Melanoma Institute Australia has recently partnered with three other organisations to boost support for melanoma patients and their carers across Australia.
Melanoma patients and their families across Western Australia will benefit from strengthened and expanded services with the merging of melanomaWA and Melanoma Institute Australia.
Australian researchers have played a critical role in the discovery of a potential new test to predict which early stage melanoma patients are at high risk of their disease recurring and progressing.
We are extremely grateful for our community fundraisers, who, even in this difficult time, have given up their time and effort to fundraise so we can continue to work towards our goal of zero deaths from melanoma.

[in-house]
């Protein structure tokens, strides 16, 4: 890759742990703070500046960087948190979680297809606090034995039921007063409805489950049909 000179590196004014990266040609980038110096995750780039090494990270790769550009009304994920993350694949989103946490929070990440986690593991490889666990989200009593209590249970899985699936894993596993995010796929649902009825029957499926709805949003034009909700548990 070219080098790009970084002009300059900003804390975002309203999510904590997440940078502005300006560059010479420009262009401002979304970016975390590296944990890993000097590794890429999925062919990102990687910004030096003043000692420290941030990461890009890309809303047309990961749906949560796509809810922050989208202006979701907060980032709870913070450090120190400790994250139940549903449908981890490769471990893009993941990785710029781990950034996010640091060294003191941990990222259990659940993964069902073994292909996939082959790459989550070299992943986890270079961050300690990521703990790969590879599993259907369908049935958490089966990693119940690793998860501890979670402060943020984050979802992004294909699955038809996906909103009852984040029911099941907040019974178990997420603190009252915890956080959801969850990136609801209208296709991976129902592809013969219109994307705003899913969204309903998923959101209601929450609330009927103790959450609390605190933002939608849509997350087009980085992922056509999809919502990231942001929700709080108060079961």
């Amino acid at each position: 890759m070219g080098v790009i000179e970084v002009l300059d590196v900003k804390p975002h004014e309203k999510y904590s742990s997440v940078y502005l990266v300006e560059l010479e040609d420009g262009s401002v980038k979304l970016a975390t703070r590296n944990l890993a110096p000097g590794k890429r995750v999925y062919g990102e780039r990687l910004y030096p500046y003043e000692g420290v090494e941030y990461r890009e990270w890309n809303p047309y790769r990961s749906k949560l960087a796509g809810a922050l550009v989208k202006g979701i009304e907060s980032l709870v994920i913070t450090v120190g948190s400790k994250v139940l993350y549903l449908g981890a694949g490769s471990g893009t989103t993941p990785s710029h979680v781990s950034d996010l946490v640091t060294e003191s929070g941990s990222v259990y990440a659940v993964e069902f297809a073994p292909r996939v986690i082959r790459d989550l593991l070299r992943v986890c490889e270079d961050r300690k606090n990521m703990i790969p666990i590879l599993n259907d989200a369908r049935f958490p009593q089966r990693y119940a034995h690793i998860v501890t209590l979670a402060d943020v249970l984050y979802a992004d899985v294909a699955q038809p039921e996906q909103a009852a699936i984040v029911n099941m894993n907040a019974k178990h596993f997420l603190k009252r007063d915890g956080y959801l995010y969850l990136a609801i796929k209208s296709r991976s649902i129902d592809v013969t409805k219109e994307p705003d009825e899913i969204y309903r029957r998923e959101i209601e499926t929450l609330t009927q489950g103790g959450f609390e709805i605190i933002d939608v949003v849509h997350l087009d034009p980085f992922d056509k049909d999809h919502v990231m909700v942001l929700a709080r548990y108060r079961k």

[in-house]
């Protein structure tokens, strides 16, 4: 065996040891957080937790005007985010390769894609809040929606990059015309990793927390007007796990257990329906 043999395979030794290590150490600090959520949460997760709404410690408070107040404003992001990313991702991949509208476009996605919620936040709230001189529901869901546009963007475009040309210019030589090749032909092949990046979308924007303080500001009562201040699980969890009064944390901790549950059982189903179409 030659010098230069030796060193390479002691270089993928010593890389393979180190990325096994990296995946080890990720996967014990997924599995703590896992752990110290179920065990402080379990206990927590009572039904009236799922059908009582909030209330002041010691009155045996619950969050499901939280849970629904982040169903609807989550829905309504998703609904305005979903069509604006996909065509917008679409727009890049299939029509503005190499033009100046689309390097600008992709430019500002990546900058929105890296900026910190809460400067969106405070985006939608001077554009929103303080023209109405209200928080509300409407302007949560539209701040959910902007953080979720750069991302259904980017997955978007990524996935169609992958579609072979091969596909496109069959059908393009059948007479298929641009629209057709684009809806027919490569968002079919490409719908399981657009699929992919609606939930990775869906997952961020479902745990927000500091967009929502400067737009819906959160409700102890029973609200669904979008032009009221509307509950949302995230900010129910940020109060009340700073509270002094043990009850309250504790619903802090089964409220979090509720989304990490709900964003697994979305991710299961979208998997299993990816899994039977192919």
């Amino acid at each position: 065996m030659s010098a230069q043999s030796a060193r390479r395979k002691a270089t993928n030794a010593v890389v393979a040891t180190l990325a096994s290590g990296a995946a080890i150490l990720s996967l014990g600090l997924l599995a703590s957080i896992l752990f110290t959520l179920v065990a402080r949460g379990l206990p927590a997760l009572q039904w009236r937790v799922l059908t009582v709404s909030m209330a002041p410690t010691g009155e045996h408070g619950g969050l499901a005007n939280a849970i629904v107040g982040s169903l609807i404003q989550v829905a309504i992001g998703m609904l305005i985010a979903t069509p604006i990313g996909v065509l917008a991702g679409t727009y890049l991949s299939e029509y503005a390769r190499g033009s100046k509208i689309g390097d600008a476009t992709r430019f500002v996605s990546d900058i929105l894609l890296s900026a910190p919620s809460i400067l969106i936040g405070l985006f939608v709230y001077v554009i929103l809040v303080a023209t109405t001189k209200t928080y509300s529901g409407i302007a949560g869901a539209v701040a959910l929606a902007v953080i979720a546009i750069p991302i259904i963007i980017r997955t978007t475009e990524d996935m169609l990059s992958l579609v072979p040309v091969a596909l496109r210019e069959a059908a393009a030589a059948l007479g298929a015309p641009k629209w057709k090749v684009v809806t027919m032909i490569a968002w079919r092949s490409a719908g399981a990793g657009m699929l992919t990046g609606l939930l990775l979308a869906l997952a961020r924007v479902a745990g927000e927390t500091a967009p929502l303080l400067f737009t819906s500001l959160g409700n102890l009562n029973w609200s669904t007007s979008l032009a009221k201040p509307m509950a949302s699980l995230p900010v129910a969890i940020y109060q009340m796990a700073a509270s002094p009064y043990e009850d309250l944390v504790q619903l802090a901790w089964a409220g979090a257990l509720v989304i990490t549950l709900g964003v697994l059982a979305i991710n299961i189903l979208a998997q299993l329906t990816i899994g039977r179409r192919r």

Melanoma patients are set to benefit from subsidised access to immunotherapy treatment for high risk early-stage and advanced-stage melanoma patients.
An informative article on how immunotherapy is revolutionising cancer treatment, written by Jill Margo and featured in the Australian Financial Review.
Melanoma patients and their families in the Riverina will benefit from strengthened and sustained melanoma services with the merger of the Amie St Clair Melanoma Trust and Melanoma Institute Australia.
Belmont High School at Lake Macquarie has been announced winner of the 2019 SunSafe Student Ambassador Program video competition.
It’s time again to say thank you to our amazing community fundraisers!
Videos of the sessions at the recent Patient Information Evening co-hosted by Melanoma Institute Australia (MIA) and Melanoma Patients Australia (MPA) are now available for viewing.